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Inamura Promontory Moon at Daybreak from the series One Hundred Aspects of the Moon

Japanese Color Woodblock Print 

Inamura Promontory Moon at Daybreak

from the series One Hundred Aspects of the Moon

by Tsukioka Yoshitoshi, 1886


IHL Cat. #88

About This Print

Nitta Yoshisada (1301-1338) offers his treasured sword to the sea gods and asks them for a safe passage for his army. The sea receded in answer to his prayers, enabling his soldiers to advance toward Kamakura.

An early, if not first, state of this print, with the ink used to create the sunrise and clouds partially oxidized as intended.

The Story Depicted in the Print as Told by John Stevenson

Source: Yoshitoshi's One Hundred Aspects of the Moon, John Stevenson, Hotei Publishing, Netherlands 2001.
Inamura Promontory moon at daybreak
Inamuragasaki no akebono no tsuki

Nitta no Yoshisada, the subject of this design, was general in the Hōjō army who found himself increasingly alienated from Takatoki, vicious leader of the Hojo clan.  When Emperor Go-Daigo escaped from exile in 1333 and challenged the Hojo, Yoshisada immediately declared support for him.  He raised a force of twenty thousand men and advanced on the Hōjō stronghold in Kamakura, a town by the sea.

As Yoshisada and his army marched along the narrow shore towards Kamakura, they found themselves trapped at Inamura Promontory.  The cliffs commanding the approaches to the city were heavily fortified, while enemy warships filled with archers threatened them from the sea.  Yoshisada ordered his army to halt while he prayed to the deities of the sea, finally casting his sword into the waves as a token of his sincerity.  As the sun rose, the tide ebbed far beyond normal, carrying with it the ships with their archers.  A wide expanse of sand was left, over which Yoshisada and his men were able to advance against Kamakura.  The Hojo power base was destroyed, and Emperor Go-Daigo entered Kyoto in triumph.

Yoshisada’s sleeves and trousers are decorated with magnificent dragonflies – perhaps this motif was chosen to suggest the ease with which a dragonfly skims over the water.  The round black object at Yoshisada’s waist is part of his scabbard.  His breastplate has been engraved with a complex design of a dragon, an appropriate reference to the Dragon King who ruled the sea, especially as the breastplate design includes the “ebb-and-flow” jewels that the Dragon King coveted.  Yoshitoshi’s audience would also have recognized in the dragon an allusion to Nitta Yoshisada’s famous dragon war-helmet, the identification of which takes up the first act of the Kabuki play Kanadehon chūshingura.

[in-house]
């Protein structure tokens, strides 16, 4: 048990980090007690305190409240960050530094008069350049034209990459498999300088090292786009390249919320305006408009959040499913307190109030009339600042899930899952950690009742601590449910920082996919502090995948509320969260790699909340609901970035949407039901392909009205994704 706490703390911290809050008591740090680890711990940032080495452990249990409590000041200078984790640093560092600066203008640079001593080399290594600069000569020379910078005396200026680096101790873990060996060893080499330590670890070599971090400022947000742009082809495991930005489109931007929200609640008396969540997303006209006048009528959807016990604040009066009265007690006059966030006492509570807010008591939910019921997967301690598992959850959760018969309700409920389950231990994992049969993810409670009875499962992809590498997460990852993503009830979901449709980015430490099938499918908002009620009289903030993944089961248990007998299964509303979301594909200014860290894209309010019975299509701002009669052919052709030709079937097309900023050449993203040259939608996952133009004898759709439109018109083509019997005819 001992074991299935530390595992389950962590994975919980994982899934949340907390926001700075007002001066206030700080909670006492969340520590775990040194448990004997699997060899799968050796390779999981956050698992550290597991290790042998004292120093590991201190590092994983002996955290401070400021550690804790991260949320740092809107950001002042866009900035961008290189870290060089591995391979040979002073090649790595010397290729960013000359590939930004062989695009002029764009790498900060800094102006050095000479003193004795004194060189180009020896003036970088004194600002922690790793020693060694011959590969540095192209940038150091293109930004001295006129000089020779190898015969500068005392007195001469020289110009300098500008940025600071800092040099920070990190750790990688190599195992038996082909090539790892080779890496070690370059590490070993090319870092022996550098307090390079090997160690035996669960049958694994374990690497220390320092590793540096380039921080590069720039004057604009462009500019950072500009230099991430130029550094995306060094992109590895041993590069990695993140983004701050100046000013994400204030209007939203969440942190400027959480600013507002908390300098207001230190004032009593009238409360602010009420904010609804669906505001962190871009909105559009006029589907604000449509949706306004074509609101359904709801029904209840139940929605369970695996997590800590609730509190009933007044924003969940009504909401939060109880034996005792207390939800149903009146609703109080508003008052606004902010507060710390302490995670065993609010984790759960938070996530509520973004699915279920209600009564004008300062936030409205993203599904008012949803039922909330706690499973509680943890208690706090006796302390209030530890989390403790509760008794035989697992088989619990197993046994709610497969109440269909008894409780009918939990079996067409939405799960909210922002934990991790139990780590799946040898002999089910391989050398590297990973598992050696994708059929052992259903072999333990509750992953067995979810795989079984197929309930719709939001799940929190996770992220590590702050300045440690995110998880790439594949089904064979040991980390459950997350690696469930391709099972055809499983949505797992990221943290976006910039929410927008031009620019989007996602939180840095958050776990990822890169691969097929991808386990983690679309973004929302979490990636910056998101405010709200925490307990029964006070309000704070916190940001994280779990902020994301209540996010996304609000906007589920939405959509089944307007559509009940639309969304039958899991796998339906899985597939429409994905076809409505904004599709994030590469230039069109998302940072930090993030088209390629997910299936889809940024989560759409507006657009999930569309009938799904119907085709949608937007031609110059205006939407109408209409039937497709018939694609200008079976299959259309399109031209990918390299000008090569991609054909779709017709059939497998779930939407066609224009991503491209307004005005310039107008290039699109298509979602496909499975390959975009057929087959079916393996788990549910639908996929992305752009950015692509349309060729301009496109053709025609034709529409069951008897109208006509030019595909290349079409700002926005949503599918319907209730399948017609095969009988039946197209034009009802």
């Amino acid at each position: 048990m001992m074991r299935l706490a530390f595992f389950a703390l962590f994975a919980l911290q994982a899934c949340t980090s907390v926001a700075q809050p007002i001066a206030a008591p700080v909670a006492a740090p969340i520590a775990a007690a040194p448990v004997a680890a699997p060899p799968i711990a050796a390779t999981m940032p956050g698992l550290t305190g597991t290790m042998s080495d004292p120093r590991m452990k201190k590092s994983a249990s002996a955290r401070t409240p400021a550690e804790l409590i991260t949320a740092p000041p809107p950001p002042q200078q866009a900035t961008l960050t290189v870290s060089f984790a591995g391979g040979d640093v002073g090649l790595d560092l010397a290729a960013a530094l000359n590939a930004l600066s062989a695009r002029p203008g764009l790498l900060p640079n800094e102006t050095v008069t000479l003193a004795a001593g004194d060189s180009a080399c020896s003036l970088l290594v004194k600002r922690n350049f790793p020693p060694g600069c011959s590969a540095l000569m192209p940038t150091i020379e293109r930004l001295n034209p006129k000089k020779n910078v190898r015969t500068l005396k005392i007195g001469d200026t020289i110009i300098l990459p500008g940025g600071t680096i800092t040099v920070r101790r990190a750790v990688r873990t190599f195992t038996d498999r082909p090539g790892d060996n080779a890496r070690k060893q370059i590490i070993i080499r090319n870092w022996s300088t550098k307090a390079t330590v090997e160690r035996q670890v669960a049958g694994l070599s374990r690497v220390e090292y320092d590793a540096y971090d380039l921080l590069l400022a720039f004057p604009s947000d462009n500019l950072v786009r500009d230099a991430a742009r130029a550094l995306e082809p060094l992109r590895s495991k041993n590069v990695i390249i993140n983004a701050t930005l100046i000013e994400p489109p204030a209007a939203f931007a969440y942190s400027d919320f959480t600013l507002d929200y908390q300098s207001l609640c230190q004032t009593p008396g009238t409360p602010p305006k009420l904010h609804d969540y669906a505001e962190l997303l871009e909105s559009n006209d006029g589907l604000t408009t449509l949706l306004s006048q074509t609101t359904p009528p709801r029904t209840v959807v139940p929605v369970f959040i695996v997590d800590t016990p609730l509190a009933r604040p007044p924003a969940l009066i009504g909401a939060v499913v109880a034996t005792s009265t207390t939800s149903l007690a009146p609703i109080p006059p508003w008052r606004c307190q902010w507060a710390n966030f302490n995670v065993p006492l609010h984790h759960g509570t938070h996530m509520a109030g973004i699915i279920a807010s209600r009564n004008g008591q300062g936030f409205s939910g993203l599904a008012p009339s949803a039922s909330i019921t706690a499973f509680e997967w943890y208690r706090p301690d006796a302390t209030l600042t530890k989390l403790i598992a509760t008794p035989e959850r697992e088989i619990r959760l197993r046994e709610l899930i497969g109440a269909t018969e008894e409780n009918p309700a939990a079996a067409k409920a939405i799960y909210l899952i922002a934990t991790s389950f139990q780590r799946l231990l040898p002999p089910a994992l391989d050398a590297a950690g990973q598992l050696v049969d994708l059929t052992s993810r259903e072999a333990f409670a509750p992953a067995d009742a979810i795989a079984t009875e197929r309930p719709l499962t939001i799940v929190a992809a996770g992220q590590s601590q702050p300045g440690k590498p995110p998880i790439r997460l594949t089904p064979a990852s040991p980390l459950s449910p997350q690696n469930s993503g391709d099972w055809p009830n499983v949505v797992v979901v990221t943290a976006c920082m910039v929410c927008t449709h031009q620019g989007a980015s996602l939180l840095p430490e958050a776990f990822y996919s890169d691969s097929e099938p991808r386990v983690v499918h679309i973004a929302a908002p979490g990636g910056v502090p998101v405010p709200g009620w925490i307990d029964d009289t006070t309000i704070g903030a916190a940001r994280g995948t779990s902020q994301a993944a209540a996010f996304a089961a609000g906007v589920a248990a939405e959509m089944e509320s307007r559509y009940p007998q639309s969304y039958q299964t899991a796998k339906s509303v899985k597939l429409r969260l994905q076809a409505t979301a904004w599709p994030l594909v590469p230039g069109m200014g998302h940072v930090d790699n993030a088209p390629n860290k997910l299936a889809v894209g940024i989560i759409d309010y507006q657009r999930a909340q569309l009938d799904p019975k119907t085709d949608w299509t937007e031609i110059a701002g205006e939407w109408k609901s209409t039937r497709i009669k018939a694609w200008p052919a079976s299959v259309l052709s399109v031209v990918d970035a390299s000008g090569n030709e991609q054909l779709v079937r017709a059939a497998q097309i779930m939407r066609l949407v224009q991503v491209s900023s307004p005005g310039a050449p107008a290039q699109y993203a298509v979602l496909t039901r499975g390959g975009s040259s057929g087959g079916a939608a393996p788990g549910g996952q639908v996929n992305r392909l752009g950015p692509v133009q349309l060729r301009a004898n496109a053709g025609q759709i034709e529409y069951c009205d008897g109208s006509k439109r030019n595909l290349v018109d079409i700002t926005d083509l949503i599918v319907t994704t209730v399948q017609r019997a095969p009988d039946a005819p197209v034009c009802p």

Yoshisada met his wife when he spied her through the hedge of her garden, playing a koto in the moonlight.  He immediately composed the poem,

            tears wet my sleeves
            the moon shines form above the clouds
            unaware of having caused them

Within a year the two were married. In 1338 Yoshisada was killed in battle and his head exhibited in Kyoto, which was now controlled by Go-Daigo’s enemies.  Unaware of this, his wife came to Kyoto to meet him, saw the head, and retired to a nunnery.

The dawn light in this design has been printed with a mercuric pigment which would have been orange when the print was first made.  It has since oxidized into the color of morning clouds.  Such pigments were expensive and used in the printing of the finest impressions of ukiyo-e.  It is assumed that they were chosen specifically for the shades given by their eventual oxidation, but western collectors did not always believe that the effect was intentional.  Instructions on the “care” of prints at the beginning of this century included directions on how to remove oxidation with strong chemicals, together with such ideas as boiling a print in tea to give it an aged look.

Image from Publisher's Bound Album (Issued shortly after Yoshitoshi's death)

New York Public Library Digital Gallery

About the Series "One Hundred Aspects of the Moon"
For details about this series which consists of one hundred prints with the moon as a unifying motif, see the article on this site Yoshitoshi, One Hundred Aspects of the Moon.

Print Details

 IHL Catalog #88
 Title Inamura Promontory Moon at Daybreak
 (Inamuragasaki no akebono no tsuki
 Series One Hundred Aspects of the Moon (Tsuki hyaku sugata 月百姿)
 John Stevens Reference No.*
 Tsukioka Yoshitoshi (1839-1892)
 Yoshitoshi 芳年
 Seal Taiso 大蘇
 Date September 1886 (御届明治十九年九月 日)
 Edition A single sheet issue, not bound into an album.  An early state of the print.
 Publisher  Akiyama Buemon (秋山武右エ門) [Marks: seal 26-132; pub. ref. 005]
 Carver Yamamoto carver  山本刀
 Impression excellent
 Colors excellent
 Condition good - light toning, slightly soiled, upper margin and right margin lightly soiled, a ink spot and some foxing on the right margin, slight green ink stain on middle right, green color bleeding on his right forearm, not backed (original state)
 Genre ukiyo-e
 Format oban
 H x W Paper 14 1/2 x 9 7/8 in. (36.8 x 25.1 cm)
 H x W Image
 12 7/8 x 8 3/4 in. (32.7 x 22.2 cm)
 Collections This Print Yale University Art Gallery 2011.143.1.39; Hagi Uragami Museum (Yamaguchi, Japan) UO3349; Tokyo Metropolitan Library 加4722-43; The Tsubouchi Memorial Theatre Museum of Waseda University 201-4488; Ritsumeikan University ARC NDL-541-00-021; Worcester Art Museum 2002.195
 Reference Literature * Yoshitoshi’s One Hundred Aspects of the Moon, John Stevenson, Hotei Publishing, Netherlands 2001, pl. 39.